"The changes in world production forecast and the related
changes in forecasts of year-ending stocks do not alter the
fundamental picture significantly but do reflect a marginally
more abundant supply situation," said Darrel Good. "The markets
will continue to monitor the rate of U.S. exports and exports
sales and anticipate the Jan. 12 reports of Dec. 1 grain stocks,
2006 winter wheat seedings and final 2006 U.S. production
"Following the sharp increase in prices since
mid-September, some consolidation would not be surprising over
the next four weeks. The major issue will continue to be U.S.
producer planting intentions for 2007."
Good's comments came as he reviewed the USDA's December
report of World Agricultural Supply and Demand Estimates, which
contained only a few changes for the balance sheet for U.S.
crops. However, forecasts of South American corn, soybean and
wheat production exceeded the November forecasts.
For the 2006-07 U.S. wheat marketing year, the USDA increased
the forecast of domestic food use by 5 million bushels, reduced
the forecast of exports by 25 million bushels, increased the
forecast of year-ending stocks by 20 million bushels and reduced
the midpoint of the forecast of the marketing year average price
by 5 cents.
"At 900 million bushels, U.S. wheat exports are expected to
be 109 million less than exported last year, at the lowest level
since 2002-03 and at the second-lowest level since 1971-72,"
As of Dec. 7, 27 weeks into the marketing year, cumulative
U.S. wheat export inspections totaled 441 million bushels, 102
million less than the total of a year ago. Unshipped export
sales as of Nov. 30 totaled 162 million bushels, compared with
184 million bushels on the same date last year.
"The year-over-year decline in exports is distributed among
most major buyers, with only Egypt buying more U.S. wheat than
at this time last year," said Good. "By class, the largest
decline is for hard red winter wheat, while sales of soft red
winter wheat are larger than those of a year ago."
For feed grains, the USDA made no changes in the 2006-07
marketing year projection of consumption of U.S. corn but
increased the midpoint of the projection of the marketing year
average farm price by 10 cents, to $3.10.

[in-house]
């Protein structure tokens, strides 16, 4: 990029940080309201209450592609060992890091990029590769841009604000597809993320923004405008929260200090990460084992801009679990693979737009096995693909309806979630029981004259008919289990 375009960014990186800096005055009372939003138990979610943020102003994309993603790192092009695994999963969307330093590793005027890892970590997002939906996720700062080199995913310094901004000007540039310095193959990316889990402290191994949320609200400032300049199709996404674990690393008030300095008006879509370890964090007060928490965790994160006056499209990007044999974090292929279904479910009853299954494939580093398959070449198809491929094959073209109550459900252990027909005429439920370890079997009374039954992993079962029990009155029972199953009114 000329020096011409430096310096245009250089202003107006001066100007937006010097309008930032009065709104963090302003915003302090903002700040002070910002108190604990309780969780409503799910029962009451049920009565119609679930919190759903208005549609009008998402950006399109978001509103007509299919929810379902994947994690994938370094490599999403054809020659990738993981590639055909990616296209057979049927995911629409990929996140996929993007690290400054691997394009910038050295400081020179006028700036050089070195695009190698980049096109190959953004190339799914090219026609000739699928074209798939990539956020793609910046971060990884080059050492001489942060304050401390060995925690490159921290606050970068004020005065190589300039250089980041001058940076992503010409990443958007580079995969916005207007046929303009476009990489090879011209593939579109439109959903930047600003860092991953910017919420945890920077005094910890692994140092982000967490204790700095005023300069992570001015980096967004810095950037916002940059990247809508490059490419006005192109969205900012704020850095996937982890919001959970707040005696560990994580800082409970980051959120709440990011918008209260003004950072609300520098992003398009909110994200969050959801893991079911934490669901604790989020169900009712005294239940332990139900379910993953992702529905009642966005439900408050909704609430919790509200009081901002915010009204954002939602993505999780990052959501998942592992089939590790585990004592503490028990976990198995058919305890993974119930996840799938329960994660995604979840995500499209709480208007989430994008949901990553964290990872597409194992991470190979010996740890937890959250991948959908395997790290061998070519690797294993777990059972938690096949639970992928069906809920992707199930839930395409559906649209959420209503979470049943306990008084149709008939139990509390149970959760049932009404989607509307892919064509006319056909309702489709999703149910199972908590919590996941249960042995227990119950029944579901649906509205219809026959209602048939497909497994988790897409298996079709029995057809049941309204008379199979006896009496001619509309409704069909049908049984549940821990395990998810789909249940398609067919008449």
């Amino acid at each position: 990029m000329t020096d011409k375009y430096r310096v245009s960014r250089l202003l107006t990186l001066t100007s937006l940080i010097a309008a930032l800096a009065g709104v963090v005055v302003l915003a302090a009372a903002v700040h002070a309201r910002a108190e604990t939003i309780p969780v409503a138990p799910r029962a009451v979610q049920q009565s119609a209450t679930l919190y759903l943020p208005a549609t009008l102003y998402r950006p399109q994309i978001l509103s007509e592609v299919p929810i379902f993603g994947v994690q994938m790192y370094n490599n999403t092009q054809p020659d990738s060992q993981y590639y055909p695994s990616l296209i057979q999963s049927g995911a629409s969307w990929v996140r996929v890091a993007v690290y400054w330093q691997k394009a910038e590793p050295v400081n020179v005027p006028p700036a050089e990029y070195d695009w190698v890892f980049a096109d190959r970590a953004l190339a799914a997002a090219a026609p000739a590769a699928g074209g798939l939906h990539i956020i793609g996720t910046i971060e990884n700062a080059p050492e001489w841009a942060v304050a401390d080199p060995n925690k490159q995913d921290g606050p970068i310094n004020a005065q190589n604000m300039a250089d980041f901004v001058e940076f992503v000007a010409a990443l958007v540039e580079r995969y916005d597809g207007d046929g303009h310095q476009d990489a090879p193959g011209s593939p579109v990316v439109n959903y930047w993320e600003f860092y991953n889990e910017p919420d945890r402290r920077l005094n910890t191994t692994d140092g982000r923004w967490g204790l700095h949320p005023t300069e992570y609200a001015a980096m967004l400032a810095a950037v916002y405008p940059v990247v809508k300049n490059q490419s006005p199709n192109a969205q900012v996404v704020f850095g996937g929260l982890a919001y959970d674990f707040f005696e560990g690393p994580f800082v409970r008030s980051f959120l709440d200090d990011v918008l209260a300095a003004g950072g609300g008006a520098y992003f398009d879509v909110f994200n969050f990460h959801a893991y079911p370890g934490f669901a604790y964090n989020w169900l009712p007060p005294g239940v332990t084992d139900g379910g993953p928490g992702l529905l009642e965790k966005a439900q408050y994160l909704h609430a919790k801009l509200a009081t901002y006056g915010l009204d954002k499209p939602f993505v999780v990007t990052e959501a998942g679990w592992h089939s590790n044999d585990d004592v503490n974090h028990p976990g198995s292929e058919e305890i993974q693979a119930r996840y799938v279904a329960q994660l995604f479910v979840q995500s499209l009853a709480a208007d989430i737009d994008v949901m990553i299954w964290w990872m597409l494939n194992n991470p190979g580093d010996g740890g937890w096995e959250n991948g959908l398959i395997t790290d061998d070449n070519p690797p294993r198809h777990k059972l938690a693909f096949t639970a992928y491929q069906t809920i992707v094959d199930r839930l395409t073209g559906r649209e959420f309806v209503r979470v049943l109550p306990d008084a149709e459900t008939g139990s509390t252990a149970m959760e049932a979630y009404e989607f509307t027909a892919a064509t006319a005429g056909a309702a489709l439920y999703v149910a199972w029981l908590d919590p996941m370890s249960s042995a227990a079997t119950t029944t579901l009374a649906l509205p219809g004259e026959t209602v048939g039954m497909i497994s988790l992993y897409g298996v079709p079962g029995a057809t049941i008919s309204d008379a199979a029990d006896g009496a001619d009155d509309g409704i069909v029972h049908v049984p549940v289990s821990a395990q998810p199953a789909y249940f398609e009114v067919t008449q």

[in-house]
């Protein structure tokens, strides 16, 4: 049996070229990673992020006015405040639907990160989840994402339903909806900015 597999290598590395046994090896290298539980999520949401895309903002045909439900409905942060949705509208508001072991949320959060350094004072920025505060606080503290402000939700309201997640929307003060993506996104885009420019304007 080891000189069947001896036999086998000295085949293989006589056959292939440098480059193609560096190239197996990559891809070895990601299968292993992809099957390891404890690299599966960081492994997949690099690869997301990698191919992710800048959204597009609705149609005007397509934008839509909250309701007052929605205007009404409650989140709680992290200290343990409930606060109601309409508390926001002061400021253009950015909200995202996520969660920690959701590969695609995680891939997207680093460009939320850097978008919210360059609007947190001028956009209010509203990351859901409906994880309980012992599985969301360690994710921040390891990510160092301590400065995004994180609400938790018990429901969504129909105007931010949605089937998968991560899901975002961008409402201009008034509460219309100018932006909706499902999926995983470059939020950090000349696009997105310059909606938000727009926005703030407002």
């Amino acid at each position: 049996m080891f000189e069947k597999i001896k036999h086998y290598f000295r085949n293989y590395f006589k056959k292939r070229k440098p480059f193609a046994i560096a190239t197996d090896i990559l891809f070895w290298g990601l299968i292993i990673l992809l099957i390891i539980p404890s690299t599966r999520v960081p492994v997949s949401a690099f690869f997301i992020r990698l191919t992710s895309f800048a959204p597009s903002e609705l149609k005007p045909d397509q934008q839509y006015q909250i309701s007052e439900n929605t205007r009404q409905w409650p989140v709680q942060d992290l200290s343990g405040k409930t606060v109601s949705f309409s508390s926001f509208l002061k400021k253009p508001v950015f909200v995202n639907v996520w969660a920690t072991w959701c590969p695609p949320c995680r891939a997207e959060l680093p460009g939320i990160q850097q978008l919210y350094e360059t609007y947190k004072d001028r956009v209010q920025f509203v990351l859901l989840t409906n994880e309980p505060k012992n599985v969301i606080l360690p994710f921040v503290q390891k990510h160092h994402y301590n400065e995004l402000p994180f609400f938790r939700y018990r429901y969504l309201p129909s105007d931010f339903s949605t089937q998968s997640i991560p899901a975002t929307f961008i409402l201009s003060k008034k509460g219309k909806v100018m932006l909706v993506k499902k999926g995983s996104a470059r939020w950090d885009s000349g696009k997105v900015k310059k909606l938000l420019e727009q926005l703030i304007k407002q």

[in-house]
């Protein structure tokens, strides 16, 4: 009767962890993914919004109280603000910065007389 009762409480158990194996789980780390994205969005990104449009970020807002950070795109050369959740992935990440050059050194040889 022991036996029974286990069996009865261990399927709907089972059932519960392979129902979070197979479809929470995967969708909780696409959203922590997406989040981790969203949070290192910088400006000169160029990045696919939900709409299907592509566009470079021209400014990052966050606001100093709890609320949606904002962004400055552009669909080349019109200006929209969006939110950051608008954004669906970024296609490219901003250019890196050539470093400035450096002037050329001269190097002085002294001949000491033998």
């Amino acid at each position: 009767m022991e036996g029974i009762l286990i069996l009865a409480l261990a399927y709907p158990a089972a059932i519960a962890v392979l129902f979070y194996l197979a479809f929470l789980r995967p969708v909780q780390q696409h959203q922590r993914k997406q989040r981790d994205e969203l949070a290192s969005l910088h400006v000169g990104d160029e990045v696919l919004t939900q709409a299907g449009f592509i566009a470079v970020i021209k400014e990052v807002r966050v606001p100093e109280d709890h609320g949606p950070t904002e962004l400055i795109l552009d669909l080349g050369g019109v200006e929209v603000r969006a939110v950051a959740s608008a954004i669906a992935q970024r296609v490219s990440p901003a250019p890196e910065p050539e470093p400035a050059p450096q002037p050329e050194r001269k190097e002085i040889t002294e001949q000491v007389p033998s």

Similarly, no changes were made in sorghum consumption
forecasts, but the average price forecast was also increased by
10 cents. The projection of barley exports was increased by 5
million bushels, and no changes were made in the oats balance
[to top of second column]
For soybeans, the balance sheet projections were unchanged from
November, but the midpoint of the projection of the marketing year
average farm price was increased by 20 cents, to $6.10. For soybean
oil, the estimate of stocks at the beginning of the 2006-07
marketing year (Oct. 1) was increased by 48 million pounds, to 3.019
"The forecast of soybean oil production was increased by 90
million pounds, to a total of 20.205 billion pounds, reflecting a
slightly larger oil yield expectation," said Good. "The projection
of marketing year oil exports was increased by 100 million pounds,
and the projection of year-ending stocks was increased by 41 million
"The marketing year average price is projected in a range of 26
cents to 29 cents per pound, compared to the November price
projection of 24 cents to 28 cents. The only changes in the soybean
meal balance sheet were a 6,000-ton reduction in the estimate of
stocks on Oct. 1, 2006, and an equal increase in the projection of
meal production for the current marketing year."
More significant changes were registered for production prospects
outside the United States, particularly for Argentina.
"The current Argentine wheat crop is now forecast at 522 million
bushels, 35 million larger than the November forecast and 16 million
larger than last year's crop," Good said. "The projection of
Argentine wheat exports was increased by 37 million bushels. The
Argentine corn crop is forecast at 748 million bushels, 59 million
larger than the November forecast and 126 million larger than the
"Finally, the 2007 Argentine soybean crop is forecast at 1.543
billion bushels, 26 million larger than the November forecast and 55
million larger than the 2006 crop."
Other significant changes included a 37-million-bushel increase
in the estimated size of the Canadian wheat crop and a
39-million-bushel increase in the projected size of the 2007
Brazilian corn crop.
"The projections of world stocks were increased for wheat, coarse
grains and oilseeds," Good said.
of Illinois College of Agricultural, Consumer and Environmental
Sciences news release]